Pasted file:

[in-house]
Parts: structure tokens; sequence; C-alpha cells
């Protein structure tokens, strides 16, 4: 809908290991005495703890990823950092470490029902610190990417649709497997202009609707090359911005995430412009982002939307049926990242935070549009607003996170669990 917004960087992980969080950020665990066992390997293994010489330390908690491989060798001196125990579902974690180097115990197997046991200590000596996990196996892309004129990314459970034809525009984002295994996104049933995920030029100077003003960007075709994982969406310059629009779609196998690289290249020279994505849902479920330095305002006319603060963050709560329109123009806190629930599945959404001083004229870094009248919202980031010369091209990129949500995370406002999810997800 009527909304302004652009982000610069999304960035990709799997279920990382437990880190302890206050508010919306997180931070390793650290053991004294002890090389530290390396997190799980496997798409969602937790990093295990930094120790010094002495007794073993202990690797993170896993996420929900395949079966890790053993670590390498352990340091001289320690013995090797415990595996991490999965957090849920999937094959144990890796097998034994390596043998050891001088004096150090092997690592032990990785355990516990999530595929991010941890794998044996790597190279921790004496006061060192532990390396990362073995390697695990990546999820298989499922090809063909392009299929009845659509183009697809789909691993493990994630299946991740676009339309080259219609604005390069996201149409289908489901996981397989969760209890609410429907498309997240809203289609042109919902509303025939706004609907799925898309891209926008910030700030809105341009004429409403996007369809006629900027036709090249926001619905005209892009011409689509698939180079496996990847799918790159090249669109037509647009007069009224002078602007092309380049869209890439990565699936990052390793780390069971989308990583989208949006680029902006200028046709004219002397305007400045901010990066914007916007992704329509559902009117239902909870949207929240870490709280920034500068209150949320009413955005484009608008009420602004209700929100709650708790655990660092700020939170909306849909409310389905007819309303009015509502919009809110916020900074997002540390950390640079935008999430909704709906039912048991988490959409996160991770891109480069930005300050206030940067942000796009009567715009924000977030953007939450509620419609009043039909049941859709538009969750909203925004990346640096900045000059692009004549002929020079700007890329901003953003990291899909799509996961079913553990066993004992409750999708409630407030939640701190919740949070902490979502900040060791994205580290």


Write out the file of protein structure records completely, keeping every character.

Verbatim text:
[in-house]
Parts: structure tokens; sequence; C-alpha cells
């Protein structure tokens, strides 16, 4: 809908290991005495703890990823950092470490029902610190990417649709497997202009609707090359911005995430412009982002939307049926990242935070549009607003996170669990 917004960087992980969080950020665990066992390997293994010489330390908690491989060798001196125990579902974690180097115990197997046991200590000596996990196996892309004129990314459970034809525009984002295994996104049933995920030029100077003003960007075709994982969406310059629009779609196998690289290249020279994505849902479920330095305002006319603060963050709560329109123009806190629930599945959404001083004229870094009248919202980031010369091209990129949500995370406002999810997800 009527909304302004652009982000610069999304960035990709799997279920990382437990880190302890206050508010919306997180931070390793650290053991004294002890090389530290390396997190799980496997798409969602937790990093295990930094120790010094002495007794073993202990690797993170896993996420929900395949079966890790053993670590390498352990340091001289320690013995090797415990595996991490999965957090849920999937094959144990890796097998034994390596043998050891001088004096150090092997690592032990990785355990516990999530595929991010941890794998044996790597190279921790004496006061060192532990390396990362073995390697695990990546999820298989499922090809063909392009299929009845659509183009697809789909691993493990994630299946991740676009339309080259219609604005390069996201149409289908489901996981397989969760209890609410429907498309997240809203289609042109919902509303025939706004609907799925898309891209926008910030700030809105341009004429409403996007369809006629900027036709090249926001619905005209892009011409689509698939180079496996990847799918790159090249669109037509647009007069009224002078602007092309380049869209890439990565699936990052390793780390069971989308990583989208949006680029902006200028046709004219002397305007400045901010990066914007916007992704329509559902009117239902909870949207929240870490709280920034500068209150949320009413955005484009608008009420602004209700929100709650708790655990660092700020939170909306849909409310389905007819309303009015509502919009809110916020900074997002540390950390640079935008999430909704709906039912048991988490959409996160991770891109480069930005300050206030940067942000796009009567715009924000977030953007939450509620419609009043039909049941859709538009969750909203925004990346640096900045000059692009004549002929020079700007890329901003953003990291899909799509996961079913553990066993004992409750999708409630407030939640701190919740949070902490979502900040060791994205580290």